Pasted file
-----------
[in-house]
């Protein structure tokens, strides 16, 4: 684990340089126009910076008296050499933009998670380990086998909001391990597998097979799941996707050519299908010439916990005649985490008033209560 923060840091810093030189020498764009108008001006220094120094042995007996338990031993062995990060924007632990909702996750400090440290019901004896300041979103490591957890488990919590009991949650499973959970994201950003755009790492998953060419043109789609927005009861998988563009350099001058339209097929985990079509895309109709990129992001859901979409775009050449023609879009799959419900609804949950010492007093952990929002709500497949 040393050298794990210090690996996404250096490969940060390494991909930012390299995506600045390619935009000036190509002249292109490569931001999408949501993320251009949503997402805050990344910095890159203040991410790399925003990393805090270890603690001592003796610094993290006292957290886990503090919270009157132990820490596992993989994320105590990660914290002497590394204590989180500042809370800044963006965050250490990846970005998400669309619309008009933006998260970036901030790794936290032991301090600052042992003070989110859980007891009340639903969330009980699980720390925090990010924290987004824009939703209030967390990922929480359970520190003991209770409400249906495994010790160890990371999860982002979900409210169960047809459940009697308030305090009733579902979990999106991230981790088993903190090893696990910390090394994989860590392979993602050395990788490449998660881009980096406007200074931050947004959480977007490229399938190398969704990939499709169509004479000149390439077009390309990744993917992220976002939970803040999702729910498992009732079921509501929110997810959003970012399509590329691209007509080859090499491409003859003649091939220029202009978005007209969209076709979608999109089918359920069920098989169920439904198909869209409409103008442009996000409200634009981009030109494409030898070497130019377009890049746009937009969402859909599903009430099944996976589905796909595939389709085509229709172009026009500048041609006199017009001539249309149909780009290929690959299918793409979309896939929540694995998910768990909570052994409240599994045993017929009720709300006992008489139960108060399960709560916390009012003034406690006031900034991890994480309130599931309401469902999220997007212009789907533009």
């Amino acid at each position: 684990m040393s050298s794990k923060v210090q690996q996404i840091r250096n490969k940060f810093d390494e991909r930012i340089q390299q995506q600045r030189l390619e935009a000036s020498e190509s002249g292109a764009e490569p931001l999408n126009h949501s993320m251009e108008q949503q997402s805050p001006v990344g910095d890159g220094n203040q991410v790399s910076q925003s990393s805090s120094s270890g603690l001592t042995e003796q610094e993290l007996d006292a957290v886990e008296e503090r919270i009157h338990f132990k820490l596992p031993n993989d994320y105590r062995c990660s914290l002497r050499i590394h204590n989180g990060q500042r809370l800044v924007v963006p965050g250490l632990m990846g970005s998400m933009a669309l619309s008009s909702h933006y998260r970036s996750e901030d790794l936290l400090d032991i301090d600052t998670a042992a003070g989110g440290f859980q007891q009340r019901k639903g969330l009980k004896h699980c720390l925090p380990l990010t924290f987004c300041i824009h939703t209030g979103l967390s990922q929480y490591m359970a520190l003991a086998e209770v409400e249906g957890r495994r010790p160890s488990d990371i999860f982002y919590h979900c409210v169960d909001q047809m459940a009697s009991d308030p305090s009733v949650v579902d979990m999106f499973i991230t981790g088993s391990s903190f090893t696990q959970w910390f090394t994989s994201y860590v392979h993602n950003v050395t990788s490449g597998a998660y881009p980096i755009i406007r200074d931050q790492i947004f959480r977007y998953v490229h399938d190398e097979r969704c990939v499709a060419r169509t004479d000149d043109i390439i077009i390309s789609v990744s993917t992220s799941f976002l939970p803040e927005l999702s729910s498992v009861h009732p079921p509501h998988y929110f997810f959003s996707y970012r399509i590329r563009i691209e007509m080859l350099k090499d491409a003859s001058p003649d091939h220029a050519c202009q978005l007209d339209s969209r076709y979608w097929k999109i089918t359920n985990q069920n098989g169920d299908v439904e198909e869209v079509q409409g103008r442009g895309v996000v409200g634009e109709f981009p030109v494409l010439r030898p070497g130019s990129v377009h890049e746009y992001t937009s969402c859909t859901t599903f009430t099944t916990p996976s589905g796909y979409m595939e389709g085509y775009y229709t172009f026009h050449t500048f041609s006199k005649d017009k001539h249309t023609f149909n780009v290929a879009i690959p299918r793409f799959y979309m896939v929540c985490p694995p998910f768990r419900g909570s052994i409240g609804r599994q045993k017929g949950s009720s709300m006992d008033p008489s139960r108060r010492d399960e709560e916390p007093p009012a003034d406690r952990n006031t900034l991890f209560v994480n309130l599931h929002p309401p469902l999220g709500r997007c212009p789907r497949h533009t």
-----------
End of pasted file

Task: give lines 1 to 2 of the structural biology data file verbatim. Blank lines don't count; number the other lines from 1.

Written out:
[in-house]
């Protein structure tokens, strides 16, 4: 684990340089126009910076008296050499933009998670380990086998909001391990597998097979799941996707050519299908010439916990005649985490008033209560 923060840091810093030189020498764009108008001006220094120094042995007996338990031993062995990060924007632990909702996750400090440290019901004896300041979103490591957890488990919590009991949650499973959970994201950003755009790492998953060419043109789609927005009861998988563009350099001058339209097929985990079509895309109709990129992001859901979409775009050449023609879009799959419900609804949950010492007093952990929002709500497949 040393050298794990210090690996996404250096490969940060390494991909930012390299995506600045390619935009000036190509002249292109490569931001999408949501993320251009949503997402805050990344910095890159203040991410790399925003990393805090270890603690001592003796610094993290006292957290886990503090919270009157132990820490596992993989994320105590990660914290002497590394204590989180500042809370800044963006965050250490990846970005998400669309619309008009933006998260970036901030790794936290032991301090600052042992003070989110859980007891009340639903969330009980699980720390925090990010924290987004824009939703209030967390990922929480359970520190003991209770409400249906495994010790160890990371999860982002979900409210169960047809459940009697308030305090009733579902979990999106991230981790088993903190090893696990910390090394994989860590392979993602050395990788490449998660881009980096406007200074931050947004959480977007490229399938190398969704990939499709169509004479000149390439077009390309990744993917992220976002939970803040999702729910498992009732079921509501929110997810959003970012399509590329691209007509080859090499491409003859003649091939220029202009978005007209969209076709979608999109089918359920069920098989169920439904198909869209409409103008442009996000409200634009981009030109494409030898070497130019377009890049746009937009969402859909599903009430099944996976589905796909595939389709085509229709172009026009500048041609006199017009001539249309149909780009290929690959299918793409979309896939929540694995998910768990909570052994409240599994045993017929009720709300006992008489139960108060399960709560916390009012003034406690006031900034991890994480309130599931309401469902999220997007212009789907533009």